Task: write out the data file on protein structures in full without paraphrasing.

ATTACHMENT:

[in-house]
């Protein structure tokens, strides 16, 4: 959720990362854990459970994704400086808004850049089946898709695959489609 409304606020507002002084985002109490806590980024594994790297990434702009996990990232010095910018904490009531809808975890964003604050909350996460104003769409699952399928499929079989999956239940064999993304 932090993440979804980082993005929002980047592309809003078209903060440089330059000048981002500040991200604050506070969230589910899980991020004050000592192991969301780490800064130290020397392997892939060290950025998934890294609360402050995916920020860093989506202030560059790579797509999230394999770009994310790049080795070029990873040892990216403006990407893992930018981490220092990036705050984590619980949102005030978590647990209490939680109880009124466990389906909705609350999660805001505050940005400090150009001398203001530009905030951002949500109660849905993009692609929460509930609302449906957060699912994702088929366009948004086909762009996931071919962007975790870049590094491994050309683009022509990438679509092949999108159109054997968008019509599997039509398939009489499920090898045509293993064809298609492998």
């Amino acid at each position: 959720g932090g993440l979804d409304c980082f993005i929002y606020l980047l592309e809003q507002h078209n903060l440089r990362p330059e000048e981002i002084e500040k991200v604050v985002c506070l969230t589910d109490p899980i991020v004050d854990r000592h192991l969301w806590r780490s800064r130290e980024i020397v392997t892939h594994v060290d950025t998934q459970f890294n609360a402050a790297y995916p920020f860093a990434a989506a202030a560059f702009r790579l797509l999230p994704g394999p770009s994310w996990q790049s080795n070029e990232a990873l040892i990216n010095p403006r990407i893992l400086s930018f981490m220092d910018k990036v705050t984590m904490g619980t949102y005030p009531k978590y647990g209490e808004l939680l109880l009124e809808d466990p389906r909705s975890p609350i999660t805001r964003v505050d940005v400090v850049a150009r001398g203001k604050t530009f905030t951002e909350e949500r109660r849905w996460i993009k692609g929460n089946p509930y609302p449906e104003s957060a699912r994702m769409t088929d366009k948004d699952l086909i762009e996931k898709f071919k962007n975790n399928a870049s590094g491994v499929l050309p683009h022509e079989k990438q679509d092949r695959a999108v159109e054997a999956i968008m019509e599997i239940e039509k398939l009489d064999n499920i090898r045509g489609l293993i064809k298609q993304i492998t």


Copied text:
[in-house]
């Protein structure tokens, strides 16, 4: 959720990362854990459970994704400086808004850049089946898709695959489609 409304606020507002002084985002109490806590980024594994790297990434702009996990990232010095910018904490009531809808975890964003604050909350996460104003769409699952399928499929079989999956239940064999993304 932090993440979804980082993005929002980047592309809003078209903060440089330059000048981002500040991200604050506070969230589910899980991020004050000592192991969301780490800064130290020397392997892939060290950025998934890294609360402050995916920020860093989506202030560059790579797509999230394999770009994310790049080795070029990873040892990216403006990407893992930018981490220092990036705050984590619980949102005030978590647990209490939680109880009124466990389906909705609350999660805001505050940005400090150009001398203001530009905030951002949500109660849905993009692609929460509930609302449906957060699912994702088929366009948004086909762009996931071919962007975790870049590094491994050309683009022509990438679509092949999108159109054997968008019509599997039509398939009489499920090898045509293993064809298609492998």
């Amino acid at each position: 959720g932090g993440l979804d409304c980082f993005i929002y606020l980047l592309e809003q507002h078209n903060l440089r990362p330059e000048e981002i002084e500040k991200v604050v985002c506070l969230t589910d109490p899980i991020v004050d854990r000592h192991l969301w806590r780490s800064r130290e980024i020397v392997t892939h594994v060290d950025t998934q459970f890294n609360a402050a790297y995916p920020f860093a990434a989506a202030a560059f702009r790579l797509l999230p994704g394999p770009s994310w996990q790049s080795n070029e990232a990873l040892i990216n010095p403006r990407i893992l400086s930018f981490m220092d910018k990036v705050t984590m904490g619980t949102y005030p009531k978590y647990g209490e808004l939680l109880l009124e809808d466990p389906r909705s975890p609350i999660t805001r964003v505050d940005v400090v850049a150009r001398g203001k604050t530009f905030t951002e909350e949500r109660r849905w996460i993009k692609g929460n089946p509930y609302p449906e104003s957060a699912r994702m769409t088929d366009k948004d699952l086909i762009e996931k898709f071919k962007n975790n399928a870049s590094g491994v499929l050309p683009h022509e079989k990438q679509d092949r695959a999108v159109e054997a999956i968008m019509e599997i239940e039509k398939l009489d064999n499920i090898r045509g489609l293993i064809k298609q993304i492998t």